La Palma volcano summary: 11 November 2021
Cumbre Vieja volcanic eruption: live updates
- Volcano into eighth week of activity, having begun on 19 September
- Lava flow now covers 999.6 hectares and has destroyed 2,605 buildings, per Copernicus
- Around 7,000 of the island's 85,000 residents have been evacuated
- Magnitude 5.0 earthquake registered on La Palma on Thursday
- Volcanologist speaks to AS about the effects of lava reaching the sea
- An overview of the active volcanoes on the Canary Islands
- When was the last volcanic eruption on the Canary Islands?
Cumbre Vieja eruption: related articles
Over 1,000 hectares affected by lava flow
According to an update provided by Spain's Department of National Security on Friday, the lava flow emanating from the erupting Cumbre Vieja volcano now covers a surface area of 1,005.8 hectares on La Palma.
A man sweeps volcanic ash from the pavement in La Palma, Spain, this week.
(Photo by Dan Kitwood/Getty Images)
Video of eruption from astronomical viewpoint
Late on Thursday, the Canary Islands Volcanology Institute (Involcan) shared these video images of the erupting Cumbre Vieja, and one of the lava flows emanating from the volcano:
Clear up effort continues on La Palma
Teams of cleaners have been clearing ash by the Cumbre Vieja volcano on the island of La Palma. Lava and ash has been spewing from the volcano since 19 September, after weeks of seismic activity, and shows no sign of stopping.
Lava continues to flow through the night
The flow of lava from the Cumbre Vieja volcano on the Spanish island of La Palma is continuing into an eighth week, with emergency services attempting to secure the area wherever possible. Researchers have been studying the volcanic matter but warn that there is no end in sight.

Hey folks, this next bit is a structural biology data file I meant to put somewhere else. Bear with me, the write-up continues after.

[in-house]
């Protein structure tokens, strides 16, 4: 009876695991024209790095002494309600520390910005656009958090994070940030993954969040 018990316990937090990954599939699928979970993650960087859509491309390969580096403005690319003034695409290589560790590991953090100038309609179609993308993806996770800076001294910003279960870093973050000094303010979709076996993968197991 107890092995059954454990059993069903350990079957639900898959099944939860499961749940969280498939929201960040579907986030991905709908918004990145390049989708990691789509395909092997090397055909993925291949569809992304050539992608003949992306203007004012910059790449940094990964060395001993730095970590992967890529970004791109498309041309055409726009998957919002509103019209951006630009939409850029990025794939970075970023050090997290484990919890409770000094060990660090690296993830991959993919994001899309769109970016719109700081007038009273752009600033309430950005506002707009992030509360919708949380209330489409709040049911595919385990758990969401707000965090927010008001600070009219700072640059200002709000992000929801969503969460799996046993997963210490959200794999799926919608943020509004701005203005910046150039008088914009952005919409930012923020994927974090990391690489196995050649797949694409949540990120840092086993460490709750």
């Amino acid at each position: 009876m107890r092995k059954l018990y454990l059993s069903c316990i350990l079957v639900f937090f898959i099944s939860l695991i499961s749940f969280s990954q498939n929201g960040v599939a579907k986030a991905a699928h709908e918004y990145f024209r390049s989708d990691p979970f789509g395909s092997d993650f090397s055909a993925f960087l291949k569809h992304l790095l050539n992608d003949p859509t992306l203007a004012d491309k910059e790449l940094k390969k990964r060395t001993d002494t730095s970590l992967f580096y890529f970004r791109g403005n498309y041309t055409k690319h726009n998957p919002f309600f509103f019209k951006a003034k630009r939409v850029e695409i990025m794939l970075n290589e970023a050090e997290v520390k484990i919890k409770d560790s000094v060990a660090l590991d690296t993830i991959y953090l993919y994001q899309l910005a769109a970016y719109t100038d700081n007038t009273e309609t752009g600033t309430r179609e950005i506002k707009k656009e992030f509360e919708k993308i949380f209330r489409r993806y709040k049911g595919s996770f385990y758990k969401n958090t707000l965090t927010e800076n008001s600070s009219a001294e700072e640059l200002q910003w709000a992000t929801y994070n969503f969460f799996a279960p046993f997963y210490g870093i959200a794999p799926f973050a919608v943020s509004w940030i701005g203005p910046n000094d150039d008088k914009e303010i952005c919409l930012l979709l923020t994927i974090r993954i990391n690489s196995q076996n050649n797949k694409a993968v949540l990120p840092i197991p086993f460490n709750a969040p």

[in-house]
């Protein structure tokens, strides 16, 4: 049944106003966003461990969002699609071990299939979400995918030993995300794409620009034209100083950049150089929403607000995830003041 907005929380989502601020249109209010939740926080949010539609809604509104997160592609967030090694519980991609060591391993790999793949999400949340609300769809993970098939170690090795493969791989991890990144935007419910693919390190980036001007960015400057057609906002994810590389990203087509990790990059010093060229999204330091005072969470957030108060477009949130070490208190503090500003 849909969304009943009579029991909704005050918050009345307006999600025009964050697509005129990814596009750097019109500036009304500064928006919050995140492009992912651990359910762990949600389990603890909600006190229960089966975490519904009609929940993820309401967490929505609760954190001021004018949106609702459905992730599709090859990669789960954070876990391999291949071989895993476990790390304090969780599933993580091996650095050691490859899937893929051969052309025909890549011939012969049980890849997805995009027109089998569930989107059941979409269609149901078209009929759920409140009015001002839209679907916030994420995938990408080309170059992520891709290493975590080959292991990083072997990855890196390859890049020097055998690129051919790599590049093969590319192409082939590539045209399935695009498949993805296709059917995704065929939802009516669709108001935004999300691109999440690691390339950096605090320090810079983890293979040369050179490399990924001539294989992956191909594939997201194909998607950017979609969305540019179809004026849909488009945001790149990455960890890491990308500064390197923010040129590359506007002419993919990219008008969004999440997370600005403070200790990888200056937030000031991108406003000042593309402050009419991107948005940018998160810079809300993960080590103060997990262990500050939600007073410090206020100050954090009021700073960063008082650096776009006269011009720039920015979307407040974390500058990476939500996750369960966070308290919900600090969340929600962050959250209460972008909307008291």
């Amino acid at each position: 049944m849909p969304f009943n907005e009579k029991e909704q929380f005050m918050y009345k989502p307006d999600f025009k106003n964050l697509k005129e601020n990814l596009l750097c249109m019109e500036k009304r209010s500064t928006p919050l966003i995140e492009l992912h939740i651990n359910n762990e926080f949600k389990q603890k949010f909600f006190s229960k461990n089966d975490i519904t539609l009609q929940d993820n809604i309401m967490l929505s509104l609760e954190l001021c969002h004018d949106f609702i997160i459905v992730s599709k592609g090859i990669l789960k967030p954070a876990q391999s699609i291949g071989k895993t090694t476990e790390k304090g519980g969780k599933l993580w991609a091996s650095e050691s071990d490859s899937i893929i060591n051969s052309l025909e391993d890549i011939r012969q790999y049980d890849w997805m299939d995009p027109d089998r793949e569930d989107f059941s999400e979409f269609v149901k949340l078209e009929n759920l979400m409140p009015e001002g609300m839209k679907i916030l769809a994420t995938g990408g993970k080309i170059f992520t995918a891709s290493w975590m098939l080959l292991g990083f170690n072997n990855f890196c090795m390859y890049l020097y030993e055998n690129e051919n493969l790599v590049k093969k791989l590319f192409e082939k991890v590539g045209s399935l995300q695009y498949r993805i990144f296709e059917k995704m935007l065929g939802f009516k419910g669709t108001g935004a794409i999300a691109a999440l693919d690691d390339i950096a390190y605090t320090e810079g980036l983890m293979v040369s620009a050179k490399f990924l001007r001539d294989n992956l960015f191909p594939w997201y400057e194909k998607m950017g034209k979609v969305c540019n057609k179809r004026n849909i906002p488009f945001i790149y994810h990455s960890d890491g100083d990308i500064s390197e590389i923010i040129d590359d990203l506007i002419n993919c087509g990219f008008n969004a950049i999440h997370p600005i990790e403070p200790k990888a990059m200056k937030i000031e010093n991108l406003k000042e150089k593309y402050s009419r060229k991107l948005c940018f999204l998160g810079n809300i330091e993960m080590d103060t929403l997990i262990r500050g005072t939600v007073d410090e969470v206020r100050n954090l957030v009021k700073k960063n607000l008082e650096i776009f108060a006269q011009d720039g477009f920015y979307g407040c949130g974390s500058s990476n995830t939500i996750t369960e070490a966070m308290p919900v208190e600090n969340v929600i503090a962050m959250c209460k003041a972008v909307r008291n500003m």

Following the collapse of part of the interior cone of the Cumbre Vieja volcano there has been a massive increase in the size of the lava lake and a swelling of the lava flows spilling down the side of the mountain.
New images from the Canary Islands Volcanology Institute show the vast scale of the chaos caused...
New footage from La Palma volcano
Gran Canaria TV have shared a new video of the conditions on the Spanish island of La Palma, where a volcano has been active for close to eight weeks. Lava continues to spew from at least two mouths on the Cumbre Vieja volcano and thousands of residents have been evacuated.
Navy offers support for La Palma's banana's growers
Spain’s Defense Ministry has announced that the country's navy has been deployed to help farmers on the volcanic island of La Palma reach their lava-surrounded banana plantations.
Two of the lava flows have now reached the sea and have caused chaos for the island's residents and left the local economy grinding to a halt. The navy will be used to help isolated farmers and workers to reach the cut-adrift areas of the fertile island.
Officials maintain that additional evacuation is not neccessary
In recent hours a secondary stream of lava has reached the sea off the coast of the Spanish island of La Palma, where a volcano has been active for over seven weeks. The Cumbre Vieja volcano continues to spew molten rock across the island, but local officials are not thought to be considering any additional evacuation orders.
An emergency services spokesperson told Reuters: "New confinements are not necessary because the populations are far away from the point of contact with the sea that occurred last night."
No new stay-at-home orders as lava flow reaches sea
Local authorities on La Palma have said there are no plans to issue another stay-at-home order after another lava flow reached the sea in a sparsely populated area of the island. When a previous flow reached the Atlantic, local residents were forced to remain indoors due to the emission of gases.